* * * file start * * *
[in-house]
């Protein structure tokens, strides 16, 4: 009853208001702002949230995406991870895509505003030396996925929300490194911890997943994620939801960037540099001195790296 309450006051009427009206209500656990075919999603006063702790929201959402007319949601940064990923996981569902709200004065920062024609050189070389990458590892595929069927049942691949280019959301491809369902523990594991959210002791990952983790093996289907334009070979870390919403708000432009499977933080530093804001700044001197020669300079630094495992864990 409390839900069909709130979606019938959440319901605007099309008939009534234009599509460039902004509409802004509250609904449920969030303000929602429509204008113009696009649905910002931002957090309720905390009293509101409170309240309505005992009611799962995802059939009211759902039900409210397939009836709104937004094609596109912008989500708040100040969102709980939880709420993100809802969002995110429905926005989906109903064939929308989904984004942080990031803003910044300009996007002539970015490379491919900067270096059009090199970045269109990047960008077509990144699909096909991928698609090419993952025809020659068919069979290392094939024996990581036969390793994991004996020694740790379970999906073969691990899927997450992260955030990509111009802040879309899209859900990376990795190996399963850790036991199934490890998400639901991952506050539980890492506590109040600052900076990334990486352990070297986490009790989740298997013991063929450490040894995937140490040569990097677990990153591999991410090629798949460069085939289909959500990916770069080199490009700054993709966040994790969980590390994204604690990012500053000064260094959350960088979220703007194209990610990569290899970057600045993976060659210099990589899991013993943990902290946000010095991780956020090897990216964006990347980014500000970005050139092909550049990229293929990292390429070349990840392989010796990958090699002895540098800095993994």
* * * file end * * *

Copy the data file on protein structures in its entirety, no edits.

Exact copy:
[in-house]
């Protein structure tokens, strides 16, 4: 009853208001702002949230995406991870895509505003030396996925929300490194911890997943994620939801960037540099001195790296 309450006051009427009206209500656990075919999603006063702790929201959402007319949601940064990923996981569902709200004065920062024609050189070389990458590892595929069927049942691949280019959301491809369902523990594991959210002791990952983790093996289907334009070979870390919403708000432009499977933080530093804001700044001197020669300079630094495992864990 409390839900069909709130979606019938959440319901605007099309008939009534234009599509460039902004509409802004509250609904449920969030303000929602429509204008113009696009649905910002931002957090309720905390009293509101409170309240309505005992009611799962995802059939009211759902039900409210397939009836709104937004094609596109912008989500708040100040969102709980939880709420993100809802969002995110429905926005989906109903064939929308989904984004942080990031803003910044300009996007002539970015490379491919900067270096059009090199970045269109990047960008077509990144699909096909991928698609090419993952025809020659068919069979290392094939024996990581036969390793994991004996020694740790379970999906073969691990899927997450992260955030990509111009802040879309899209859900990376990795190996399963850790036991199934490890998400639901991952506050539980890492506590109040600052900076990334990486352990070297986490009790989740298997013991063929450490040894995937140490040569990097677990990153591999991410090629798949460069085939289909959500990916770069080199490009700054993709966040994790969980590390994204604690990012500053000064260094959350960088979220703007194209990610990569290899970057600045993976060659210099990589899991013993943990902290946000010095991780956020090897990216964006990347980014500000970005050139092909550049990229293929990292390429070349990840392989010796990958090699002895540098800095993994």